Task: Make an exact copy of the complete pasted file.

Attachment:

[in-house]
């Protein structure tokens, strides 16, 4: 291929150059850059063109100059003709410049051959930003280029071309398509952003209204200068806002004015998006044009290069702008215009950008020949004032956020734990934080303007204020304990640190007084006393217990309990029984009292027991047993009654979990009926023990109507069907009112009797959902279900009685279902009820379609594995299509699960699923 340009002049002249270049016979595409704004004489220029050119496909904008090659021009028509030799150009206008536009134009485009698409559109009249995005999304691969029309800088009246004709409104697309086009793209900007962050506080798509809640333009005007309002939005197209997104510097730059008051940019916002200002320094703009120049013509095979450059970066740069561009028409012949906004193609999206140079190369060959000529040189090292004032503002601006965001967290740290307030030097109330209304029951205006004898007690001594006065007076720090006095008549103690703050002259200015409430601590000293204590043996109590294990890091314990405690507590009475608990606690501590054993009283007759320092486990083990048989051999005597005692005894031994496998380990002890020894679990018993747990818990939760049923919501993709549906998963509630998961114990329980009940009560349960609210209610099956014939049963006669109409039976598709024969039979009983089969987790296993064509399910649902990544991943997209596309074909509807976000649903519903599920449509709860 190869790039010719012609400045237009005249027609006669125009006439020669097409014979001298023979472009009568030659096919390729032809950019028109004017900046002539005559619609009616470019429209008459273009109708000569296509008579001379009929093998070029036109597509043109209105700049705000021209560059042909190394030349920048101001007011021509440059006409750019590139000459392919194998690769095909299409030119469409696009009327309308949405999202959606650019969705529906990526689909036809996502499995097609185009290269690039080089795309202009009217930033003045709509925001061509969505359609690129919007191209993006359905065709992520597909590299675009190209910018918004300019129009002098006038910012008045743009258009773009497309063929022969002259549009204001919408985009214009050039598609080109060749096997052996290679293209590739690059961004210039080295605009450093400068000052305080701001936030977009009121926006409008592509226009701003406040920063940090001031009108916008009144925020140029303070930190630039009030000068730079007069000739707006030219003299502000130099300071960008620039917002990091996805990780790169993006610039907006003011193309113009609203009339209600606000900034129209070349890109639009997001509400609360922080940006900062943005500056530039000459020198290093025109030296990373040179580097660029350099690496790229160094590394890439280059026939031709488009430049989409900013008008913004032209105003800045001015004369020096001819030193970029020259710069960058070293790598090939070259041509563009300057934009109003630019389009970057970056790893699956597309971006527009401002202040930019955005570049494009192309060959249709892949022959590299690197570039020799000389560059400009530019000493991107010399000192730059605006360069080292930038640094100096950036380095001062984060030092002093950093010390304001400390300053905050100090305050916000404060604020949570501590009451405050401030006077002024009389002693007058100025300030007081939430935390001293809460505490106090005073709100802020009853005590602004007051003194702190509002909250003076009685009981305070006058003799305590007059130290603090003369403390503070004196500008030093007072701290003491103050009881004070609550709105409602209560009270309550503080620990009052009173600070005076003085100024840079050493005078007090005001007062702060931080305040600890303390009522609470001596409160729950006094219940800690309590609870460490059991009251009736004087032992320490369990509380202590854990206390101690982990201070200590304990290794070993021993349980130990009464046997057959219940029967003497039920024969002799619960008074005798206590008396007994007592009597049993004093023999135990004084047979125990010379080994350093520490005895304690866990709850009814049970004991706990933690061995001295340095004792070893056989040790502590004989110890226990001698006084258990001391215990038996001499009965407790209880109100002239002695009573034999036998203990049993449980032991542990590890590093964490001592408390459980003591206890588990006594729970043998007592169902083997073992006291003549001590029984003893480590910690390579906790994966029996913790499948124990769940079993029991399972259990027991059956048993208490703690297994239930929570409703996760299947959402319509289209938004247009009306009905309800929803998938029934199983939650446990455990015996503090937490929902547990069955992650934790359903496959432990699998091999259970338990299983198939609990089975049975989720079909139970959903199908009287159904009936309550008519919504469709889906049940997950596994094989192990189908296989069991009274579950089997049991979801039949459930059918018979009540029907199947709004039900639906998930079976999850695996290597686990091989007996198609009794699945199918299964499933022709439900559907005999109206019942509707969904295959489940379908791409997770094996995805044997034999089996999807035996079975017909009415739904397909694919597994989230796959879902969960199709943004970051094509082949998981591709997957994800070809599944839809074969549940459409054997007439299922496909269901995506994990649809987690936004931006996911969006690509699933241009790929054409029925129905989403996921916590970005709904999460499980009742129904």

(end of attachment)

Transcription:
[in-house]
């Protein structure tokens, strides 16, 4: 291929150059850059063109100059003709410049051959930003280029071309398509952003209204200068806002004015998006044009290069702008215009950008020949004032956020734990934080303007204020304990640190007084006393217990309990029984009292027991047993009654979990009926023990109507069907009112009797959902279900009685279902009820379609594995299509699960699923 340009002049002249270049016979595409704004004489220029050119496909904008090659021009028509030799150009206008536009134009485009698409559109009249995005999304691969029309800088009246004709409104697309086009793209900007962050506080798509809640333009005007309002939005197209997104510097730059008051940019916002200002320094703009120049013509095979450059970066740069561009028409012949906004193609999206140079190369060959000529040189090292004032503002601006965001967290740290307030030097109330209304029951205006004898007690001594006065007076720090006095008549103690703050002259200015409430601590000293204590043996109590294990890091314990405690507590009475608990606690501590054993009283007759320092486990083990048989051999005597005692005894031994496998380990002890020894679990018993747990818990939760049923919501993709549906998963509630998961114990329980009940009560349960609210209610099956014939049963006669109409039976598709024969039979009983089969987790296993064509399910649902990544991943997209596309074909509807976000649903519903599920449509709860 190869790039010719012609400045237009005249027609006669125009006439020669097409014979001298023979472009009568030659096919390729032809950019028109004017900046002539005559619609009616470019429209008459273009109708000569296509008579001379009929093998070029036109597509043109209105700049705000021209560059042909190394030349920048101001007011021509440059006409750019590139000459392919194998690769095909299409030119469409696009009327309308949405999202959606650019969705529906990526689909036809996502499995097609185009290269690039080089795309202009009217930033003045709509925001061509969505359609690129919007191209993006359905065709992520597909590299675009190209910018918004300019129009002098006038910012008045743009258009773009497309063929022969002259549009204001919408985009214009050039598609080109060749096997052996290679293209590739690059961004210039080295605009450093400068000052305080701001936030977009009121926006409008592509226009701003406040920063940090001031009108916008009144925020140029303070930190630039009030000068730079007069000739707006030219003299502000130099300071960008620039917002990091996805990780790169993006610039907006003011193309113009609203009339209600606000900034129209070349890109639009997001509400609360922080940006900062943005500056530039000459020198290093025109030296990373040179580097660029350099690496790229160094590394890439280059026939031709488009430049989409900013008008913004032209105003800045001015004369020096001819030193970029020259710069960058070293790598090939070259041509563009300057934009109003630019389009970057970056790893699956597309971006527009401002202040930019955005570049494009192309060959249709892949022959590299690197570039020799000389560059400009530019000493991107010399000192730059605006360069080292930038640094100096950036380095001062984060030092002093950093010390304001400390300053905050100090305050916000404060604020949570501590009451405050401030006077002024009389002693007058100025300030007081939430935390001293809460505490106090005073709100802020009853005590602004007051003194702190509002909250003076009685009981305070006058003799305590007059130290603090003369403390503070004196500008030093007072701290003491103050009881004070609550709105409602209560009270309550503080620990009052009173600070005076003085100024840079050493005078007090005001007062702060931080305040600890303390009522609470001596409160729950006094219940800690309590609870460490059991009251009736004087032992320490369990509380202590854990206390101690982990201070200590304990290794070993021993349980130990009464046997057959219940029967003497039920024969002799619960008074005798206590008396007994007592009597049993004093023999135990004084047979125990010379080994350093520490005895304690866990709850009814049970004991706990933690061995001295340095004792070893056989040790502590004989110890226990001698006084258990001391215990038996001499009965407790209880109100002239002695009573034999036998203990049993449980032991542990590890590093964490001592408390459980003591206890588990006594729970043998007592169902083997073992006291003549001590029984003893480590910690390579906790994966029996913790499948124990769940079993029991399972259990027991059956048993208490703690297994239930929570409703996760299947959402319509289209938004247009009306009905309800929803998938029934199983939650446990455990015996503090937490929902547990069955992650934790359903496959432990699998091999259970338990299983198939609990089975049975989720079909139970959903199908009287159904009936309550008519919504469709889906049940997950596994094989192990189908296989069991009274579950089997049991979801039949459930059918018979009540029907199947709004039900639906998930079976999850695996290597686990091989007996198609009794699945199918299964499933022709439900559907005999109206019942509707969904295959489940379908791409997770094996995805044997034999089996999807035996079975017909009415739904397909694919597994989230796959879902969960199709943004970051094509082949998981591709997957994800070809599944839809074969549940459409054997007439299922496909269901995506994990649809987690936004931006996911969006690509699933241009790929054409029925129905989403996921916590970005709904999460499980009742129904």